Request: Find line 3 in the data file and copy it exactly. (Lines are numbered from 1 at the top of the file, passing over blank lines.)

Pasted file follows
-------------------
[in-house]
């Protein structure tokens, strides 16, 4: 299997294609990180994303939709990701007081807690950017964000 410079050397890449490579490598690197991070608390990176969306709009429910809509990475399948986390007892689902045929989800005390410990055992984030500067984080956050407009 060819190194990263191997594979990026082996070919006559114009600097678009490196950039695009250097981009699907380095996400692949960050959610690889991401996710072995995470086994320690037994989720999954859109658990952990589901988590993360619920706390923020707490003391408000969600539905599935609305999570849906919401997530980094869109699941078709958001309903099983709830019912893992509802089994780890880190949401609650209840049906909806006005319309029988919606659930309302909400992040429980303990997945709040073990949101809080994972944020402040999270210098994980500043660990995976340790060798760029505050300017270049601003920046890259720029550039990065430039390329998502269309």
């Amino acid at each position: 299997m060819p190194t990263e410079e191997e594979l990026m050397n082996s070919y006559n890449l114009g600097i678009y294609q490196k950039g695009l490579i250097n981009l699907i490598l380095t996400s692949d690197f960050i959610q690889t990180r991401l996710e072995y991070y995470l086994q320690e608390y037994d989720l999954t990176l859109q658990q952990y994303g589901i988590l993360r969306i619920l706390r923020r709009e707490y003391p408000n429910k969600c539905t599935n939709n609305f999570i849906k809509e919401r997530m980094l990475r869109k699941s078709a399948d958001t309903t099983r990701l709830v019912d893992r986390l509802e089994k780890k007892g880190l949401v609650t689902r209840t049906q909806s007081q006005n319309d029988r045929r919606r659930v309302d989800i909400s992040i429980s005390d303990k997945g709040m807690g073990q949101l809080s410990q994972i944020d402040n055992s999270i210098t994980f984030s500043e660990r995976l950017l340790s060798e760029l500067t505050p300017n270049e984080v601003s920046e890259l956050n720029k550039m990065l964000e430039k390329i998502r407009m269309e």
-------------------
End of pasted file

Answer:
């Amino acid at each position: 299997m060819p190194t990263e410079e191997e594979l990026m050397n082996s070919y006559n890449l114009g600097i678009y294609q490196k950039g695009l490579i250097n981009l699907i490598l380095t996400s692949d690197f960050i959610q690889t990180r991401l996710e072995y991070y995470l086994q320690e608390y037994d989720l999954t990176l859109q658990q952990y994303g589901i988590l993360r969306i619920l706390r923020r709009e707490y003391p408000n429910k969600c539905t599935n939709n609305f999570i849906k809509e919401r997530m980094l990475r869109k699941s078709a399948d958001t309903t099983r990701l709830v019912d893992r986390l509802e089994k780890k007892g880190l949401v609650t689902r209840t049906q909806s007081q006005n319309d029988r045929r919606r659930v309302d989800i909400s992040i429980s005390d303990k997945g709040m807690g073990q949101l809080s410990q994972i944020d402040n055992s999270i210098t994980f984030s500043e660990r995976l950017l340790s060798e760029l500067t505050p300017n270049e984080v601003s920046e890259l956050n720029k550039m990065l964000e430039k390329i998502r407009m269309e």